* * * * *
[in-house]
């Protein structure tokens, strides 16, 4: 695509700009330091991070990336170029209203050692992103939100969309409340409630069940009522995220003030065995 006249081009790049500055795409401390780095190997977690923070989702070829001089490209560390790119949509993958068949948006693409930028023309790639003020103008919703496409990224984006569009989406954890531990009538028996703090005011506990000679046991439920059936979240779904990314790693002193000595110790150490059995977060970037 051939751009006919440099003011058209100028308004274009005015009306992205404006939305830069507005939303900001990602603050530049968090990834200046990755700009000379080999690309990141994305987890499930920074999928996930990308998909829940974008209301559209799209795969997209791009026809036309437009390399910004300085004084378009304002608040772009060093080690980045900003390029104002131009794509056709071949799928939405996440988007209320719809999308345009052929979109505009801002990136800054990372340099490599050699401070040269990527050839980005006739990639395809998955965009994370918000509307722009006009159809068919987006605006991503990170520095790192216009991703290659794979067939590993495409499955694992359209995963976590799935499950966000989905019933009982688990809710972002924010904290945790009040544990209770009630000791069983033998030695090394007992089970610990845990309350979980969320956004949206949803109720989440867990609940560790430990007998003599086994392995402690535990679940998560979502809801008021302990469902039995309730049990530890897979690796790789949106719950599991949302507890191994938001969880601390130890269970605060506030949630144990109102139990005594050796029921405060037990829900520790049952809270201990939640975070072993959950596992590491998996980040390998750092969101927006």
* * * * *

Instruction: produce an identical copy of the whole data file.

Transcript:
[in-house]
């Protein structure tokens, strides 16, 4: 695509700009330091991070990336170029209203050692992103939100969309409340409630069940009522995220003030065995 006249081009790049500055795409401390780095190997977690923070989702070829001089490209560390790119949509993958068949948006693409930028023309790639003020103008919703496409990224984006569009989406954890531990009538028996703090005011506990000679046991439920059936979240779904990314790693002193000595110790150490059995977060970037 051939751009006919440099003011058209100028308004274009005015009306992205404006939305830069507005939303900001990602603050530049968090990834200046990755700009000379080999690309990141994305987890499930920074999928996930990308998909829940974008209301559209799209795969997209791009026809036309437009390399910004300085004084378009304002608040772009060093080690980045900003390029104002131009794509056709071949799928939405996440988007209320719809999308345009052929979109505009801002990136800054990372340099490599050699401070040269990527050839980005006739990639395809998955965009994370918000509307722009006009159809068919987006605006991503990170520095790192216009991703290659794979067939590993495409499955694992359209995963976590799935499950966000989905019933009982688990809710972002924010904290945790009040544990209770009630000791069983033998030695090394007992089970610990845990309350979980969320956004949206949803109720989440867990609940560790430990007998003599086994392995402690535990679940998560979502809801008021302990469902039995309730049990530890897979690796790789949106719950599991949302507890191994938001969880601390130890269970605060506030949630144990109102139990005594050796029921405060037990829900520790049952809270201990939640975070072993959950596992590491998996980040390998750092969101927006």